Version 0.51 | Date not specified
Added support for large AVI file.
Added function to join scenes.
Improved MJPEG export page, audio export page, output cut scenes and more.
Version 0.60 | Date not specified
Improved effects preview (low quality option available)
Fixed memory consumption issues for .avi files
Fixed preview issues of PAL effects rendering and more.
Version 0.70 | Date not specified
Added new Storyboard view class.
Improved IEEE2394 I/O integration to properly handle DV device in record mode.
Version 0.90 | May 6, 2006
Added third generation IEEE 1394 I/O.
Added support to encode video only when exporting MPEG.
Version 1.3.4 | September 8, 2009
Added Slovenian language.
Fixed known errors.
The Reception of Kino Software
Kino software exists for a short period from 2000 to 2009, and there is not so much information on its reception among general users. When it was still in operation, the developers on kinodv.org encouraged users to write success stories of using Kino software. Here are some typical reviews from its keen users.
Easy to edit stories: Christian Einfeldt from the Digital Tipping Point praised Kino as an easy video editor for rough-cutting stories. He has edited 1,229 pieces of 5-minute videos quickly with Kino with his team. Christian viewed Kino as a nice tool to develop basic storytelling skills, and admitted that Kino cannot compare with other big names such as Final Cut Pro. He also pointed out that the drawback is the lack of support for more formats besides DV files.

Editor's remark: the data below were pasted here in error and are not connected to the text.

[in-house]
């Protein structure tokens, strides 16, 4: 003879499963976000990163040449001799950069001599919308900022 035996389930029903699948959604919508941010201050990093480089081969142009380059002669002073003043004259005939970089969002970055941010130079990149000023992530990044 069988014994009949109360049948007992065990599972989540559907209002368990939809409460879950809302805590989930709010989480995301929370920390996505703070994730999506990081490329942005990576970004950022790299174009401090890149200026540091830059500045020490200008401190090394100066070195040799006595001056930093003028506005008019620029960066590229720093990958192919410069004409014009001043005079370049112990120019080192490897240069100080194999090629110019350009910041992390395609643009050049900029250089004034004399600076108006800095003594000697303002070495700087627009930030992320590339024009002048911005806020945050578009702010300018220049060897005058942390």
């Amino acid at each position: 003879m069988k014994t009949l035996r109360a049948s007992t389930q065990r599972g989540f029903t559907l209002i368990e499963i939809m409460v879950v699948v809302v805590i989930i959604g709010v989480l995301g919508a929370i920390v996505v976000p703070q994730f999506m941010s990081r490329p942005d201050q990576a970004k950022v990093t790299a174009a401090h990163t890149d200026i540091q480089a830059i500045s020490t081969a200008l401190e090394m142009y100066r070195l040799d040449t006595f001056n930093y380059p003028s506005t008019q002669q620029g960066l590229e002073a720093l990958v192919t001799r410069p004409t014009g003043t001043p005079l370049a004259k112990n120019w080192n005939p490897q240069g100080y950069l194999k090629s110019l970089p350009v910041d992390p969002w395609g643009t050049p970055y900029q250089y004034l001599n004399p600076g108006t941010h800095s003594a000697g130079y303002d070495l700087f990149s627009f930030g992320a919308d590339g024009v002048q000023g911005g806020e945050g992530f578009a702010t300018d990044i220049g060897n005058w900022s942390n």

Source: Einfeldt's review of Kino on March 12, 2009.
Business video editing: User Chris Brault found Kino a nice editor in Linux for his business videos. Editing videos from a Sony DV camera, Chris said Kino is more stable compared to other options in Linux. However, there are no scrolling titles, and it is less flexible. As Kino is not timeline-based, it is daunting to add music to the video. The workaround is to "add the audio track to the combined selection". Adding transitions to the video is troublesome, also.
Source: Chris Brault's review of Kino on December 18, 2003.
Video analysis for coaching: Jim Holmstrom, a running coach, used Kino to provide a visual feedback to his teams. He imported the video recordings of runners to analyze their technique, and checked if there are biomechanical issues that could lead to injury. The slow motion feature is handy to analyze the runner's movement in close inspection. Jim then exported the recording to DV format for archiving, or to MPEG files so that he could use a DVD burner to create discs for his team.
Source: Jim Holmstrom, reviewed on December 13, 2016.
What Then Happened to Kinodv.org
The webmaster of Kinodv.org didn't explain why they were shutting down the website. There is only a simple message that states the Kino tool hasn't been actively maintained since 2009, with recommendations for alternative tools: Flowblade, Kdenlive, LiVES, LightWorks, OpenShot, PiTiVi, and Shotcut.
Since Kino is free and open-source, the possible explanation would be, the lack of economic support led to the discontinuation of the software and its website.